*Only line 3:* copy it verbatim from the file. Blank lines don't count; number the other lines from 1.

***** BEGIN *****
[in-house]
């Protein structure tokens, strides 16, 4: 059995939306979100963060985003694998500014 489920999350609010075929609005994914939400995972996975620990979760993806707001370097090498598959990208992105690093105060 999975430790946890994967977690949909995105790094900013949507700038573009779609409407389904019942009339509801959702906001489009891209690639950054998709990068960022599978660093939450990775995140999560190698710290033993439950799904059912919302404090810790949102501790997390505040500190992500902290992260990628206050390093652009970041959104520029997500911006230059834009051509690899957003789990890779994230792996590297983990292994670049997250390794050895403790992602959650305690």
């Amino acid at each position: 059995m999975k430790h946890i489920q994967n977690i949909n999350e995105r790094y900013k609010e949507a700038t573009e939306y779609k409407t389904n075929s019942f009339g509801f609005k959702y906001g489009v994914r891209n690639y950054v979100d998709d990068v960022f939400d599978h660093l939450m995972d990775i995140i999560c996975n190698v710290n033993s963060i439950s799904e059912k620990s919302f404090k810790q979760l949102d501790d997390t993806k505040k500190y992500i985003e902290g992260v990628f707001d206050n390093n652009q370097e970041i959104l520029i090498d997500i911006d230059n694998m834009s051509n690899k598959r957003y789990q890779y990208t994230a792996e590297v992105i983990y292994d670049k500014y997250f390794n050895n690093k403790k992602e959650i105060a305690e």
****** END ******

């Amino acid at each position: 059995m999975k430790h946890i489920q994967n977690i949909n999350e995105r790094y900013k609010e949507a700038t573009e939306y779609k409407t389904n075929s019942f009339g509801f609005k959702y906001g489009v994914r891209n690639y950054v979100d998709d990068v960022f939400d599978h660093l939450m995972d990775i995140i999560c996975n190698v710290n033993s963060i439950s799904e059912k620990s919302f404090k810790q979760l949102d501790d997390t993806k505040k500190y992500i985003e902290g992260v990628f707001d206050n390093n652009q370097e970041i959104l520029i090498d997500i911006d230059n694998m834009s051509n690899k598959r957003y789990q890779y990208t994230a792996e590297v992105i983990y292994d670049k500014y997250f390794n050895n690093k403790k992602e959650i105060a305690e």